Main pathogenetic mechanisms used to develop and maintain tolerance to self antigens

What are the main pathogenetic mechanisms used to develop and maintain tolerance to self antigens?

Most autoimmune diseases require the presence of self-reactive CD4+ T lymphocytes that have lost their tolerance to self-antigens. Mechanisms to maintain tolerance are:

• Central tolerance.

• Thymic selection of T cells: during this process, the autoimmune regulator, AIRE gene, is responsible for orchestrating intrathymic presentation of self-antigens bound to MHC HLA class I and II molecules. Those T cells that react too strongly with the MHC-self-antigen complexes are deleted (clonal deletion) during negative selection. This is particularly important for such antigens as major blood groups and MHC. T cells capable of reacting to other self-antigens may not be deleted and can gain access to the periphery.

• Receptor-editing of BCRs: this process occurs during B-cell maturation in the bone marrow. B cells that interact too strongly with self-antigens undergo death by apoptosis. To avoid apoptosis, receptor editing modifies the sequence of L-chain (more than H-chain) V and J genes so that the BCR has a different specificity and will not recognize the self-antigen. Some estimate that 20% to 50% of B cells that come from the bone marrow have had receptor editing of their BCR. There is some evidence that TCRs may also undergo receptor editing.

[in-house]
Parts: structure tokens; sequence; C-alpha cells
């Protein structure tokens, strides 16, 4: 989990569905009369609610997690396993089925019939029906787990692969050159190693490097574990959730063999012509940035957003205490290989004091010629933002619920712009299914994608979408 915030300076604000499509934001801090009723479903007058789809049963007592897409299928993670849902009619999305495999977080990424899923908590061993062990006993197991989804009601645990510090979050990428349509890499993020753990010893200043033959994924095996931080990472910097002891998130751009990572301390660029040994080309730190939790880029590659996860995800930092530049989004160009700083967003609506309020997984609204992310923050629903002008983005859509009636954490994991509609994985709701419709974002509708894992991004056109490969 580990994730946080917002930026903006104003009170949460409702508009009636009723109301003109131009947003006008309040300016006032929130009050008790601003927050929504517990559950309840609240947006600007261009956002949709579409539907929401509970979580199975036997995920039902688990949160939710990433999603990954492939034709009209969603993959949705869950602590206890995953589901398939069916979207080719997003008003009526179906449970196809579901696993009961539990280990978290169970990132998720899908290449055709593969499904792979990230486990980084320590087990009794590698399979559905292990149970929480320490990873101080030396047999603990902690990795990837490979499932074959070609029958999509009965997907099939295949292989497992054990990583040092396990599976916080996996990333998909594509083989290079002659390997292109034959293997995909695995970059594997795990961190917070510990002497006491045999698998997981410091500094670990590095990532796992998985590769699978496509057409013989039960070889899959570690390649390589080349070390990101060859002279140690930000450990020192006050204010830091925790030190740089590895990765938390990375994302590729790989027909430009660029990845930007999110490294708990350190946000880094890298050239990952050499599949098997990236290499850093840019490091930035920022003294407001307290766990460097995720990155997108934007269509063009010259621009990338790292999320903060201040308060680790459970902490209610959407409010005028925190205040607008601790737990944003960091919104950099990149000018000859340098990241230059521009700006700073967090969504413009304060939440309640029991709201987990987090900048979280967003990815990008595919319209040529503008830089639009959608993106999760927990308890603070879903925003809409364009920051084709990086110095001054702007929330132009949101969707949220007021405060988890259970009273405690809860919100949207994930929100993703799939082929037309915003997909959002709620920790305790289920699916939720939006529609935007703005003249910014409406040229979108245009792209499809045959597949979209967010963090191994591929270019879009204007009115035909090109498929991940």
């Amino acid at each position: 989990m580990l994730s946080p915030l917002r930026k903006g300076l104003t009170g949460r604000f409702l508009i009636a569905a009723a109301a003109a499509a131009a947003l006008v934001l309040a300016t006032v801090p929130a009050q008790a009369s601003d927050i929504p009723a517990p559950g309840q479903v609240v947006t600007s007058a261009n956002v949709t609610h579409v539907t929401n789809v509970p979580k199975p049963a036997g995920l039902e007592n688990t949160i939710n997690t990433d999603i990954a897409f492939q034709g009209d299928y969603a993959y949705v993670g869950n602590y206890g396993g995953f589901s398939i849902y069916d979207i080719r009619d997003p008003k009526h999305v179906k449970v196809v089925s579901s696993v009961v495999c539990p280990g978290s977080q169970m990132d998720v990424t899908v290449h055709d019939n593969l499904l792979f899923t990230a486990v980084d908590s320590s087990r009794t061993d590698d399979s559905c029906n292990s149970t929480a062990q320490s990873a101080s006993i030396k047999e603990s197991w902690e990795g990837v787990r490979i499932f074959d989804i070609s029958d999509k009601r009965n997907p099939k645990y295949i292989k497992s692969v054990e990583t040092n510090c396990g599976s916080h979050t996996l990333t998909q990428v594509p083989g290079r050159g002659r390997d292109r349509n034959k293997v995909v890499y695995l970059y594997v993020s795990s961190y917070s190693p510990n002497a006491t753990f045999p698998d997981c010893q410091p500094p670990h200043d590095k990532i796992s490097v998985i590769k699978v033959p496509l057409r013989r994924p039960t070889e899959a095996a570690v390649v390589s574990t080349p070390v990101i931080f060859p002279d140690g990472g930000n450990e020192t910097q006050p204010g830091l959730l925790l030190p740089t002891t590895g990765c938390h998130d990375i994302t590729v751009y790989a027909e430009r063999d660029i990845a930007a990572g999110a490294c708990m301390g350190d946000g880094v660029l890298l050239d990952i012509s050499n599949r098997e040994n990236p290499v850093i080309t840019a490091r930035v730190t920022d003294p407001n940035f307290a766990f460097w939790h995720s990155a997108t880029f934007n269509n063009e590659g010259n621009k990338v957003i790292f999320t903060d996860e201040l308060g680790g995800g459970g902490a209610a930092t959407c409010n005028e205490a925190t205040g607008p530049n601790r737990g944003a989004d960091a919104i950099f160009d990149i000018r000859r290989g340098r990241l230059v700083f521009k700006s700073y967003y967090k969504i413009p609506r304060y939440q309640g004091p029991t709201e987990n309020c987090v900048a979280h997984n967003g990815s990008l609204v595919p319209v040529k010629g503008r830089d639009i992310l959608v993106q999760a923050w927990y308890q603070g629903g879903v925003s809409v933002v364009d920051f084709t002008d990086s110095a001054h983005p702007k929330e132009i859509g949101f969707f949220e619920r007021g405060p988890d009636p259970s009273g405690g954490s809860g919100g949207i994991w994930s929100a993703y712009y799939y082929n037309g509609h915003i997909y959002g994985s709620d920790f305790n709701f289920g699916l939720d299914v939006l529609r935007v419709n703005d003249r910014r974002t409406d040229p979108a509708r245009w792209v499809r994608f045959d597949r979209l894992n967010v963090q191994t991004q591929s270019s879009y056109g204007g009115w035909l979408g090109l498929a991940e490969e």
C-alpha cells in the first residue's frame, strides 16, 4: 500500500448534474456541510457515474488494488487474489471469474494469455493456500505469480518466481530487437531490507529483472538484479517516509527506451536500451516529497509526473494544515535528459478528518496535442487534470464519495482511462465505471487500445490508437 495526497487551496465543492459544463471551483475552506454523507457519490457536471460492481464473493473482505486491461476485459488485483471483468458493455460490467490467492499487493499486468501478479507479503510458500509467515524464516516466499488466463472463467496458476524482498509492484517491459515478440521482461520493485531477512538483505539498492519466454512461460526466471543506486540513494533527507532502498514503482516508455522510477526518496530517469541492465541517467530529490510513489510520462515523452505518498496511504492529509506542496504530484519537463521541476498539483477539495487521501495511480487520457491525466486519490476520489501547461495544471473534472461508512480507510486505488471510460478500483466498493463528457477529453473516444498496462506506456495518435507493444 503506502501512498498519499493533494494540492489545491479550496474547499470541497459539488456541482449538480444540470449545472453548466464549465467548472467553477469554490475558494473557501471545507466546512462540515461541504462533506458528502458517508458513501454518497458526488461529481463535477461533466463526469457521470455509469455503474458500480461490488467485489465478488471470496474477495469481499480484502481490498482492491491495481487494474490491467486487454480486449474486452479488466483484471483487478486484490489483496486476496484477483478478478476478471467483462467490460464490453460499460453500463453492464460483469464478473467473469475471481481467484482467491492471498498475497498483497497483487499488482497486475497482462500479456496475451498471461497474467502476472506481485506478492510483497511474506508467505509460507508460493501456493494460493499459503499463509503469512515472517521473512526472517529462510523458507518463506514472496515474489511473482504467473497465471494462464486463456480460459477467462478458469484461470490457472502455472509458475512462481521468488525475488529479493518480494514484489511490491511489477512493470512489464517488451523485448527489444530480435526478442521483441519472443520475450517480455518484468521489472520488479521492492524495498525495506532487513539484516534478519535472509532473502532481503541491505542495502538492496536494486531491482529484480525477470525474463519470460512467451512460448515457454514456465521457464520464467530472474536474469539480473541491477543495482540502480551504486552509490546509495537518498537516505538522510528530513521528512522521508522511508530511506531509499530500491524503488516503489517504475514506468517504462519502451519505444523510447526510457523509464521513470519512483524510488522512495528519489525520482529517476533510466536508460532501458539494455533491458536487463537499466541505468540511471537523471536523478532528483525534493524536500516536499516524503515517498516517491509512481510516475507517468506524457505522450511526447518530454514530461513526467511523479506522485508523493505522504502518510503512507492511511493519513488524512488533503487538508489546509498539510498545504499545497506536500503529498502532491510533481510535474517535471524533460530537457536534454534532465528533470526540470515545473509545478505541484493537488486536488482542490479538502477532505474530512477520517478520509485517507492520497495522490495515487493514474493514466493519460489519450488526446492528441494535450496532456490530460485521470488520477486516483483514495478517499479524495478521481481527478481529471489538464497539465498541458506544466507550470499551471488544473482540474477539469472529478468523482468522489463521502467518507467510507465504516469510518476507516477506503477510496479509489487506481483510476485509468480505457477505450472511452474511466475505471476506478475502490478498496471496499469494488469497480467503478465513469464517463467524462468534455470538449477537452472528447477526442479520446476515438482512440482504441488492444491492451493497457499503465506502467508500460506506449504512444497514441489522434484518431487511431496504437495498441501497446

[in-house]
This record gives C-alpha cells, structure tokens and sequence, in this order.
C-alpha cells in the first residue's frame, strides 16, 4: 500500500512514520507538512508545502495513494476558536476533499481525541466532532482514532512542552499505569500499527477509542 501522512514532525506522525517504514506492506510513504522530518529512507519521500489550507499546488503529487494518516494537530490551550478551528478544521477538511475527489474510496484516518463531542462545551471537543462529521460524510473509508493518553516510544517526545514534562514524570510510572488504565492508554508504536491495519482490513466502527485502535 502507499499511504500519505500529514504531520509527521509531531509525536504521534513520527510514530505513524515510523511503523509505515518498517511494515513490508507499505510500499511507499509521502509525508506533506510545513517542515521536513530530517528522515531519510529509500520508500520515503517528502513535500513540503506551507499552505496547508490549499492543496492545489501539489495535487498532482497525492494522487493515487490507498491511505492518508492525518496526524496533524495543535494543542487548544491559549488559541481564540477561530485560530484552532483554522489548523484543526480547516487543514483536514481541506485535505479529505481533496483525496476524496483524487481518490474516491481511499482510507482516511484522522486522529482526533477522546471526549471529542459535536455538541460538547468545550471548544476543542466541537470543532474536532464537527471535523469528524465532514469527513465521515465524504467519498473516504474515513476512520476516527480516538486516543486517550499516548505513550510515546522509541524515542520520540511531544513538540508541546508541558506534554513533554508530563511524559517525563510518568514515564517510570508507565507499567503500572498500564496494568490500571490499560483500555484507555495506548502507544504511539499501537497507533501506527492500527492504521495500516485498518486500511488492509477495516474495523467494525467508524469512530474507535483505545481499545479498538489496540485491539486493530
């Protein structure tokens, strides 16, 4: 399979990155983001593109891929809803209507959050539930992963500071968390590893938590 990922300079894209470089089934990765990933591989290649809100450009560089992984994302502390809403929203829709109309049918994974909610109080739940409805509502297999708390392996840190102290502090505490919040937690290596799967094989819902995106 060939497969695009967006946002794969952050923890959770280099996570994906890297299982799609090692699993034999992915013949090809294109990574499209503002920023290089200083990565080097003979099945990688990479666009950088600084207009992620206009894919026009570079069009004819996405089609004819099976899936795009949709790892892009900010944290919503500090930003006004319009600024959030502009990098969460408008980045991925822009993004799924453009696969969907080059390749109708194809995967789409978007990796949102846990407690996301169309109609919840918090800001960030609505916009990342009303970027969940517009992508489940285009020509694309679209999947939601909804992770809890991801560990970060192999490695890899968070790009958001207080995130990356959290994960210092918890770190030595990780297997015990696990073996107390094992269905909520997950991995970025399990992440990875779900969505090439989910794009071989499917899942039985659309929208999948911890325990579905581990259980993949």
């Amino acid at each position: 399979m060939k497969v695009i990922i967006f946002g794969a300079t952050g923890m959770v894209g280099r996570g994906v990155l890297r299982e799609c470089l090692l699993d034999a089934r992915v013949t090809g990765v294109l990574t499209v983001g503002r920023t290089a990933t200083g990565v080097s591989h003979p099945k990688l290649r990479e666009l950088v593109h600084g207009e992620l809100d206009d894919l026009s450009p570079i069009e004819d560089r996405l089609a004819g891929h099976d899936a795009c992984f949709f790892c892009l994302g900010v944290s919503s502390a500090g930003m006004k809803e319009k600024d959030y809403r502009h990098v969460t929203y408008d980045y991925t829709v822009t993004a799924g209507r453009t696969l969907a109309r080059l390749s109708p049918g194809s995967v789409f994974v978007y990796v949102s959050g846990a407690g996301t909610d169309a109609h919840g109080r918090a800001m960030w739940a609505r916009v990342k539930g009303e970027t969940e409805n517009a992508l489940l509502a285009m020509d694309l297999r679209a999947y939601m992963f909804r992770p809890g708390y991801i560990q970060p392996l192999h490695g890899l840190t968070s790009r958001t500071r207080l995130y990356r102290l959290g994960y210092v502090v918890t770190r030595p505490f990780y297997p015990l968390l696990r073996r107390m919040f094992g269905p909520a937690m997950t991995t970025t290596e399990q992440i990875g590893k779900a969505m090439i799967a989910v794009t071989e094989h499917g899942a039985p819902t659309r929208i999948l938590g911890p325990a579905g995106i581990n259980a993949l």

• Peripheral tolerance.

• Clonal anergy: self-reactive T cells that encounter self-antigen presented by HLA molecules in the periphery may not receive necessary second costimulatory signals. These T cells may be tolerized to the antigen and remain unresponsive. This anergic state may be terminated if costimulatory signals are upregulated during a nonspecific infection, tissue injury, or inflammatory state involving the innate immune system.

• Immunologic ignorance: self-reactive T cells may not have a TCR that reacts well enough with the MHC/peptide complex to become activated. This anergic state may be breached if the antigen is changed in some manner such as during an infection.

• Tregs and Bregs: some Tregs suppress self-reactive T cells by cell-to-cell contact of membrane-bound molecules like CTLA-4. Other Tregs are induced and exert suppressive effects by secreting cytokines, IL-10 and TGF-β. Some Bregs (e.g., B10 cells) secrete IL-10.

• Idiotype network theory: a network of antibodies exists naturally or an antiidiotypic antibody directed against the self-reactive antibody idiotype can be generated which are capable of neutralizing self-reactive antibodies.


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